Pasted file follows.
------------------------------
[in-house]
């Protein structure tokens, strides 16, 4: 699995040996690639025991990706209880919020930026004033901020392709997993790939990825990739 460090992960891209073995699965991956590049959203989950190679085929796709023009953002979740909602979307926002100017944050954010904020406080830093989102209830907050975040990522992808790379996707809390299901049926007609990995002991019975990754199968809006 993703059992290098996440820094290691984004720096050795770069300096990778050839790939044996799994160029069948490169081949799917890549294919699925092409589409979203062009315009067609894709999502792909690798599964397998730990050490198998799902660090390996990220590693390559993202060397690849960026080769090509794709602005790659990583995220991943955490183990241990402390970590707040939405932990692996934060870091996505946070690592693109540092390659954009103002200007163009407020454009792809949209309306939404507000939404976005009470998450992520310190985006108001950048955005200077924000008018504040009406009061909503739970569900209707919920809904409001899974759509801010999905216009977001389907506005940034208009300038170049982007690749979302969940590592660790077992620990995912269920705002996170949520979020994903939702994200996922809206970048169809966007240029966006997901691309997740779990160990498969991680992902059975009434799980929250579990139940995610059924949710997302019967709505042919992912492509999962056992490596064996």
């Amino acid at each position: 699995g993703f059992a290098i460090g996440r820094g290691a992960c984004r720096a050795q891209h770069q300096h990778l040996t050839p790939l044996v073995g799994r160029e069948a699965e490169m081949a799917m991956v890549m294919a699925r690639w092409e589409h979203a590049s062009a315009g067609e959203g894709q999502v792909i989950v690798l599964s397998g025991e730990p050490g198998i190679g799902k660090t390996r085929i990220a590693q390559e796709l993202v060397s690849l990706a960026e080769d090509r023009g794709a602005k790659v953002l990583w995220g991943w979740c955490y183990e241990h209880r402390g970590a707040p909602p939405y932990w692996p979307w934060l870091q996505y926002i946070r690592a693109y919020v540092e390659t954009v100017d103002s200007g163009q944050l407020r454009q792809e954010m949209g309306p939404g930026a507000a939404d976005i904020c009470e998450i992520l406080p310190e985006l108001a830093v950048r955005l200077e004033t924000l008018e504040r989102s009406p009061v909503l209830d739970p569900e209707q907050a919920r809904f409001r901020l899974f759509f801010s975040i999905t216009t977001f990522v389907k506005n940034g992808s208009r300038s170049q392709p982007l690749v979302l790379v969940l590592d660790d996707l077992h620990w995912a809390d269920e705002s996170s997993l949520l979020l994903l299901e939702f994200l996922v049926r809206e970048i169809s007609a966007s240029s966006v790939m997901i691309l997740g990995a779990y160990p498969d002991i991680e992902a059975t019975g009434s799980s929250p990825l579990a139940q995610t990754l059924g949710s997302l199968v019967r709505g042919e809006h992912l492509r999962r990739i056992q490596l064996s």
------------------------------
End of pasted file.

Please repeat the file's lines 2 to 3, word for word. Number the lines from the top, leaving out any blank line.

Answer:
């Protein structure tokens, strides 16, 4: 699995040996690639025991990706209880919020930026004033901020392709997993790939990825990739 460090992960891209073995699965991956590049959203989950190679085929796709023009953002979740909602979307926002100017944050954010904020406080830093989102209830907050975040990522992808790379996707809390299901049926007609990995002991019975990754199968809006 993703059992290098996440820094290691984004720096050795770069300096990778050839790939044996799994160029069948490169081949799917890549294919699925092409589409979203062009315009067609894709999502792909690798599964397998730990050490198998799902660090390996990220590693390559993202060397690849960026080769090509794709602005790659990583995220991943955490183990241990402390970590707040939405932990692996934060870091996505946070690592693109540092390659954009103002200007163009407020454009792809949209309306939404507000939404976005009470998450992520310190985006108001950048955005200077924000008018504040009406009061909503739970569900209707919920809904409001899974759509801010999905216009977001389907506005940034208009300038170049982007690749979302969940590592660790077992620990995912269920705002996170949520979020994903939702994200996922809206970048169809966007240029966006997901691309997740779990160990498969991680992902059975009434799980929250579990139940995610059924949710997302019967709505042919992912492509999962056992490596064996």
């Amino acid at each position: 699995g993703f059992a290098i460090g996440r820094g290691a992960c984004r720096a050795q891209h770069q300096h990778l040996t050839p790939l044996v073995g799994r160029e069948a699965e490169m081949a799917m991956v890549m294919a699925r690639w092409e589409h979203a590049s062009a315009g067609e959203g894709q999502v792909i989950v690798l599964s397998g025991e730990p050490g198998i190679g799902k660090t390996r085929i990220a590693q390559e796709l993202v060397s690849l990706a960026e080769d090509r023009g794709a602005k790659v953002l990583w995220g991943w979740c955490y183990e241990h209880r402390g970590a707040p909602p939405y932990w692996p979307w934060l870091q996505y926002i946070r690592a693109y919020v540092e390659t954009v100017d103002s200007g163009q944050l407020r454009q792809e954010m949209g309306p939404g930026a507000a939404d976005i904020c009470e998450i992520l406080p310190e985006l108001a830093v950048r955005l200077e004033t924000l008018e504040r989102s009406p009061v909503l209830d739970p569900e209707q907050a919920r809904f409001r901020l899974f759509f801010s975040i999905t216009t977001f990522v389907k506005n940034g992808s208009r300038s170049q392709p982007l690749v979302l790379v969940l590592d660790d996707l077992h620990w995912a809390d269920e705002s996170s997993l949520l979020l994903l299901e939702f994200l996922v049926r809206e970048i169809s007609a966007s240029s966006v790939m997901i691309l997740g990995a779990y160990p498969d002991i991680e992902a059975t019975g009434s799980s929250p990825l579990a139940q995610t990754l059924g949710s997302l199968v019967r709505g042919e809006h992912l492509r999962r990739i056992q490596l064996s």